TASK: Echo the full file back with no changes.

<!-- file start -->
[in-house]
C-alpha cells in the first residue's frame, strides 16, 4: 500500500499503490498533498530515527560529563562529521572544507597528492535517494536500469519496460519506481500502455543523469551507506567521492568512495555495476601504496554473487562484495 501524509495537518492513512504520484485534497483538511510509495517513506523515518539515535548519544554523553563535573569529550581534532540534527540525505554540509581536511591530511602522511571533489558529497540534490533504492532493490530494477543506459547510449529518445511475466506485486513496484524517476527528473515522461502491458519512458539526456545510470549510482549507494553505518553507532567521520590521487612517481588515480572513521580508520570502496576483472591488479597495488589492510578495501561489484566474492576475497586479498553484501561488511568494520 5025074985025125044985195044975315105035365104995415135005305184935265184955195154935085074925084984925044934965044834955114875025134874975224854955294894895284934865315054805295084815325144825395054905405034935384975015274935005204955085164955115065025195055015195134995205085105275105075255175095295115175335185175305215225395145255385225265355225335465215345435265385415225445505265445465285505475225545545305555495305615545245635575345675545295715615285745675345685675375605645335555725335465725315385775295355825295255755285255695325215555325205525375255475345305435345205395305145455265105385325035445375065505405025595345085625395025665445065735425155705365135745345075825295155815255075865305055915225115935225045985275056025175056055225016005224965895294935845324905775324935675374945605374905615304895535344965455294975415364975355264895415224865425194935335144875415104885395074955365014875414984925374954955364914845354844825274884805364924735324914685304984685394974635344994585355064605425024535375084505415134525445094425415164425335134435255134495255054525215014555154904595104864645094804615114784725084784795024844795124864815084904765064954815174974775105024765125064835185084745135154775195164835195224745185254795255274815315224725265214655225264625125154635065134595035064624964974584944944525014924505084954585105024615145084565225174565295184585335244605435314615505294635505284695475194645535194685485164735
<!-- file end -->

[in-house]
C-alpha cells in the first residue's frame, strides 16, 4: 500500500499503490498533498530515527560529563562529521572544507597528492535517494536500469519496460519506481500502455543523469551507506567521492568512495555495476601504496554473487562484495 501524509495537518492513512504520484485534497483538511510509495517513506523515518539515535548519544554523553563535573569529550581534532540534527540525505554540509581536511591530511602522511571533489558529497540534490533504492532493490530494477543506459547510449529518445511475466506485486513496484524517476527528473515522461502491458519512458539526456545510470549510482549507494553505518553507532567521520590521487612517481588515480572513521580508520570502496576483472591488479597495488589492510578495501561489484566474492576475497586479498553484501561488511568494520 5025074985025125044985195044975315105035365104995415135005305184935265184955195154935085074925084984925044934965044834955114875025134874975224854955294894895284934865315054805295084815325144825395054905405034935384975015274935005204955085164955115065025195055015195134995205085105275105075255175095295115175335185175305215225395145255385225265355225335465215345435265385415225445505265445465285505475225545545305555495305615545245635575345675545295715615285745675345685675375605645335555725335465725315385775295355825295255755285255695325215555325205525375255475345305435345205395305145455265105385325035445375065505405025595345085625395025665445065735425155705365135745345075825295155815255075865305055915225115935225045985275056025175056055225016005224965895294935845324905775324935675374945605374905615304895535344965455294975415364975355264895415224865425194935335144875415104885395074955365014875414984925374954955364914845354844825274884805364924735324914685304984685394974635344994585355064605425024535375084505415134525445094425415164425335134435255134495255054525215014555154904595104864645094804615114784725084784795024844795124864815084904765064954815174974775105024765125064835185084745135154775195164835195224745185254795255274815315224725265214655225264625125154635065134595035064624964974584944944525014924505084954585105024615145084565225174565295184585335244605435314615505294635505284695475194645535194685485164735